||edo-tokyo||chashitsu||session 01-mainpage||your question||impressum|
|session 01 - atelier tekuto, tokyo|
|ref-ring, zushi, kanagawa, 2003-5|
Site and Requests
The site is located at the foot of a mountain not far from Kamakura area, famous as Tokyo's summer retreat and for its historical buildings. The client, a couple who is receptive to architectural challenges, has requested for an amusing space rather than ample floor space.
Construction Method and Ecology
This house's structure involves a new method of construction that I have been developing with a structural engineer Jyo-Ko since last year. The factory-manufactured, laminated wood panel 120 mm x 720 mm x 3000 to 5000 mm has a hole in which a PC steel rod is pieced using the prestressed method. Our development is based on data collected through experiments with wood and PC conducted at a factory last year. This wood panel is a building material equipped with functions of structural material, thermal insulation, humidity conditioning material and finishing material combined in one. It is an ecological material that can be used for its heat/humidity conditioning performance, while withholding usage of conventional thermal insulation and interior materials.
Abstract Surface with Diversity
The keywords that help this house's formation as an architecture are: 'reflection', 'material', 'abstractness' and 'sensory perception.' There is a great significance in dealing with this material - having a diverse functions of wood, familiar to Japanese people from ancient times and thus having a specific imagery among people - as an abstract surface. When this surface is recognized by not only visual but tactile and olfactory senses, depth and ambiguity grow, in addition to inorganic abstractness. Meanwhile, this house consists of the penetration of two rings made of wood panels. This alone creates a rich, three-dimensional space, but when the two rings are twisted, making all of the walls aslant, the space's perception axes and directionality are diversified and more spatial expansion is brought about subsequently. Diffused reflection of visual lines that occur when trying to perceive space create a certain type of dissonance due to misalignment with human spatial perception properties that are based on the perpendicular and horizontal. By using wood in walls, such feeling of discomfort can be alleviated and eventually sublimated into a fascinating aspect of the space. In this manner, a variety of elements are intricately intertwined within this space. I am looking forward to considering such 'abstract surface with diversity' in my future works of architecture.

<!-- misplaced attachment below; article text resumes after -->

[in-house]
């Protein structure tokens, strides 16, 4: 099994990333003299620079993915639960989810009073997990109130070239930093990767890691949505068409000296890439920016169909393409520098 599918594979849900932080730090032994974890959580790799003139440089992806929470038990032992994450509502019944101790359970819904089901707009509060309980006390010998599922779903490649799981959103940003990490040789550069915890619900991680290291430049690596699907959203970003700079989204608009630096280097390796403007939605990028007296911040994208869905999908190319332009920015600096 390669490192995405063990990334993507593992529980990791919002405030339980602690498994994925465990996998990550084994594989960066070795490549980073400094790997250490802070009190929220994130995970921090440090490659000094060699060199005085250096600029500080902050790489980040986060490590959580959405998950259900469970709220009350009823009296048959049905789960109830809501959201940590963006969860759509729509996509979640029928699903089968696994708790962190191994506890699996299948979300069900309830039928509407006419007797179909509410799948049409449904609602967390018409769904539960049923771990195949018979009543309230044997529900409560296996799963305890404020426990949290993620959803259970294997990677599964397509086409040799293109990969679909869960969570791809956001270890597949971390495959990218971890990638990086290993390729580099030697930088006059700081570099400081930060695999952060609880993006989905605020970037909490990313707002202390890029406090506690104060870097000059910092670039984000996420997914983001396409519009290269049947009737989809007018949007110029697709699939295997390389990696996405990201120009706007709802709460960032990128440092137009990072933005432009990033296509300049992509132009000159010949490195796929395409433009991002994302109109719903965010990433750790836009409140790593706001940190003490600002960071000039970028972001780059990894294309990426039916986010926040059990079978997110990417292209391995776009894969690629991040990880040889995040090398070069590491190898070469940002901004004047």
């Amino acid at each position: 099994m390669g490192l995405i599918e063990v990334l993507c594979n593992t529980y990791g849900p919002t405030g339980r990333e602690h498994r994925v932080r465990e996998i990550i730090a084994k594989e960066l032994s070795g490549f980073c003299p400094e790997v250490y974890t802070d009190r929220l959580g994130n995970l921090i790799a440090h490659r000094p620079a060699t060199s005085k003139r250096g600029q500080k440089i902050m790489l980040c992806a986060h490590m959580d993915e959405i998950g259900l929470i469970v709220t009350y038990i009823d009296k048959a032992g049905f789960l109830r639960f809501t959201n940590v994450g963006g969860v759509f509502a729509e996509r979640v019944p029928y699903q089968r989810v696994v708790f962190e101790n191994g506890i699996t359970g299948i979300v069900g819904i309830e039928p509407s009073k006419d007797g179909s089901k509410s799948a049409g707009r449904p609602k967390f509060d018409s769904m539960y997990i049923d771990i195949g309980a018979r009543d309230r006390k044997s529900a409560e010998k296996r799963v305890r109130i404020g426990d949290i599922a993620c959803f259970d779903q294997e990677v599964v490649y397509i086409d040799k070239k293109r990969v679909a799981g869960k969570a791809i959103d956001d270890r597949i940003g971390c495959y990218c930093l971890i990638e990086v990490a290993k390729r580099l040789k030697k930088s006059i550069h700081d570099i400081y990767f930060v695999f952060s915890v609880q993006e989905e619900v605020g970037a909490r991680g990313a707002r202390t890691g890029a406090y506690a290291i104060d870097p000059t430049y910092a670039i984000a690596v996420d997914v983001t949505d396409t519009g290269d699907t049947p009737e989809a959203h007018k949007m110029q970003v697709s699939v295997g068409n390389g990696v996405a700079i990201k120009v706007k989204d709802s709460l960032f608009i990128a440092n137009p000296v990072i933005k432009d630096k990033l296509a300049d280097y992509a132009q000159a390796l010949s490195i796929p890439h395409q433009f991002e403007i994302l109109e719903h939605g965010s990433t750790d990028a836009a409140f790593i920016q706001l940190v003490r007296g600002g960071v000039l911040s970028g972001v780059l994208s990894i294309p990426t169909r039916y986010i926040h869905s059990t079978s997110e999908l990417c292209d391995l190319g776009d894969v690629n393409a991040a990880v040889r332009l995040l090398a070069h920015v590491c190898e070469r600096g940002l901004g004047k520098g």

Text by Lisa Tani